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Mismanaging plastics: who's culpable?

When plastics and the plastics industry are being held responsible for the mismanagement of plastics products, the industry must take a stand. Many consumers and environmental activists are quick to point out that plastics products and the plastics industry are responsible for everything from overflowing landfills to the tragic and agonizing plastics-induced deaths of freshwater and saltwater creatures and waterfowl. How can one not demand responsible behavior on the part of the end user when we see footage of a seal suffering a slow death by strangulation from a piece of carelessly discarded monofilament fishing line or a plastic six-pack ring? We, industry and consumer alike, must demand responsible behavior. So let's set the record straight--who is culpable? Is it the industry that manufactures the product or is it the consumer or trash hauler (i.e., end user) who carelessly disposes of the product?

The problem is not the product: The problem is that the product is being mismanaged by the consumer or the final user/carrier of the product. And the end user, whether trash hauler or consumer, is the product manager.

Where does industry fit into this picture? There is some mismanagement of product by industry, but it is generally found in the storage, manufacturing, or shipping of material and final product. SPI has various programs, such as Operation Clean Sweep, that are an attempt to get industry to police itself and become environmentally responsible. However, making up for the transgressions of the past is a difficult if not impossible task to undertake. And if repairing some previously done damage has a significant impact on profits and losses, some companies choose to look the other way.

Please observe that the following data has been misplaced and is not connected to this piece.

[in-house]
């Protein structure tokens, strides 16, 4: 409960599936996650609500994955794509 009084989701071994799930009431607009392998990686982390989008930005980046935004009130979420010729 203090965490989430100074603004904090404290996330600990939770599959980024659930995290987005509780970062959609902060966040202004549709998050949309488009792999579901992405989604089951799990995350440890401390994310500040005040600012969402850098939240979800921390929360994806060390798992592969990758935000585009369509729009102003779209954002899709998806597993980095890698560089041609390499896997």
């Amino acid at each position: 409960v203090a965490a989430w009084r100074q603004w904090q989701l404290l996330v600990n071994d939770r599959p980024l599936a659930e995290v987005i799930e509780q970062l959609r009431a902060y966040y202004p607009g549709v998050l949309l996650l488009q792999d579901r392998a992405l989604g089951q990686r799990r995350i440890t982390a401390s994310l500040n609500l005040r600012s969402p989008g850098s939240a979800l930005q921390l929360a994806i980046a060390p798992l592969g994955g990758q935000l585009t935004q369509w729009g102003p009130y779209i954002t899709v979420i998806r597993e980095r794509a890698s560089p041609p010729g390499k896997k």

Industry's efforts, such as designing products for disassembly, manufacturing recyclable products, and collecting recyclable products, are steps in the right direction. Implementing and proper management of such efforts is an environmental mandate.

We don't need more information on plastics' contribution to society--we need more responsible product management by both consumer and post-consumer, and we must make the public aware of the problem. The plastics industry must continue to improve its management of materials in furthering this developer/user relationship. There is much more than Ps and Ls at risk. Careless, irresponsible handling of potentially hazardous materials is unconscionable.

This simply cannot continue.
COPYRIGHT 1993 Society of Plastics Engineers, Inc.
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Copyright 1993 Gale, Cengage Learning. All rights reserved.

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Author:Ferris, Roger M.
Publication:Plastics Engineering
Article Type:Editorial
Date:Apr 1, 1993
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